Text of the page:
There is a myth that 95% of rumen bacteria are uncultureable. This myth needs to die. It already killed one of our grant applications 🙁 There is nothing inherently uncultureable with the majority of these bugs, and even with the small Proteobacteria I mention above, it should be possible with a bit of work and the right co-culturing conditions. So please let this myth die!! All bugs are cultureable, some are more difficult than others.

Onwards and upwards 🙂

On stuck records and indel errors; or “stop publishing bad genomes”

I’m in real danger of sounding like a stuck record, but readers of the blog will know I have a bee in my bonnet about researchers who (unwittingly I’m sure) publish long-read assemblies with uncorrected indel errors in them.   If you are new to the blog, please read about my simple method for detecting indels, a deeper dive into errors in single molecule bacterial genomes, and my analyses of problems with published and unpublished single molecule assemblies of the human genome.

If you can’t be bothered reading, then the summary is:

  • BOTH single molecule sequencing technologies (PacBio and Nanopore), their major error mode is insertions / deletions
  • Once a genome is assembled, some of these errors remain in the assembly
  • If they are uncorrected, they inevitably cause a frameshift or premature stop codon in protein-coding regions
  • It’s not that you can’t correct these errors, it’s that mostly, outside of the top assembly groups in the world, people don’t

Latest off the line is this cool paper – High-Quality Whole-Genome Sequences for 77 Shiga Toxin-Producing Escherichia coli Strains Generated with PacBio Sequencing.  Being a man with a pipeline, I can just slot these right in and press go.  That’s what I did.

The methods section is remarkably brief:

The sequence reads were then filtered and assembled de novo using Falcon, Canu, or the PacBio Hierarchical Genome Assembly Process version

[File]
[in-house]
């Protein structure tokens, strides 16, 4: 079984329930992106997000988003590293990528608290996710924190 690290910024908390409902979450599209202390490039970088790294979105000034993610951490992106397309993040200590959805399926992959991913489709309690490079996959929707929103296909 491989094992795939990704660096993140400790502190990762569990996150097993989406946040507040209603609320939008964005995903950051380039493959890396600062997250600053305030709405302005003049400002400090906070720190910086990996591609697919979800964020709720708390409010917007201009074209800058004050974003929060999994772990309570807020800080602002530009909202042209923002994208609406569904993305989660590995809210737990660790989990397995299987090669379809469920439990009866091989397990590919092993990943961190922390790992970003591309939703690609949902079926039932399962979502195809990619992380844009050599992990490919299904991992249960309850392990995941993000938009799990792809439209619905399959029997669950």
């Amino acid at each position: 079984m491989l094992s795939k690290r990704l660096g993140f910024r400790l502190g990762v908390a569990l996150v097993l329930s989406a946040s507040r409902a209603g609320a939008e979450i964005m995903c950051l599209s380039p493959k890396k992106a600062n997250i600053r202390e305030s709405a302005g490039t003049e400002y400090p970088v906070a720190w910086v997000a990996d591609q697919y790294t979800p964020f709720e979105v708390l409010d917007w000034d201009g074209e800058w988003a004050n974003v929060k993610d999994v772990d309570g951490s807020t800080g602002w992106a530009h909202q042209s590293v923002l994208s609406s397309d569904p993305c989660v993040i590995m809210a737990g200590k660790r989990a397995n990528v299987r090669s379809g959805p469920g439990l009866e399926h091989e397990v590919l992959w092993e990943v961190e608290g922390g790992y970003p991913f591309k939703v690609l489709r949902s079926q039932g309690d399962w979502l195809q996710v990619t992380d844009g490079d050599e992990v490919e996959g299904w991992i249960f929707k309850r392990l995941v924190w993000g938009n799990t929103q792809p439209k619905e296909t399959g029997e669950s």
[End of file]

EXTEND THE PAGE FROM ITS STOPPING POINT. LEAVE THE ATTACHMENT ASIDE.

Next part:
However, the GenBank accession numbers are all there and they have more details on which genome was assembled with which software tool.

Importantly, though, there is no mention of whether Quiver, Arrow, Racon or Pilon were used to correct the assemblies.  I know that Canu and HGAP have read error correction “built in”, but we have found this is often not enough, and a second or third round of correction is needed.   Whether this occurred on these genomes I have no idea.

My basic approach is to take each genome, predict the protein sequences using Prodigal, search those against UniProt TREMBL using Diamond, then compare the length of the predicted protein with the length of the top hit.  What we should see is a distribution tightly clustered around 1 i.e. the predicted protein should be about the same length as its top hit from the database.  We then look at the number of proteins that are less than 90% of the length of the top hit.

Here are those data for 73 of the E coli genomes:

Accession Software Version # proteins < 0.9 Coverage Strain Serotype # contigs Length
CP027640 HGAP v.3 1799 70.725 2014C-4705b O112:H21 2 5,329,029
CP027484 HGAP v.3 1636 57.246 2013C-4390 O76:H19 2 5,353,719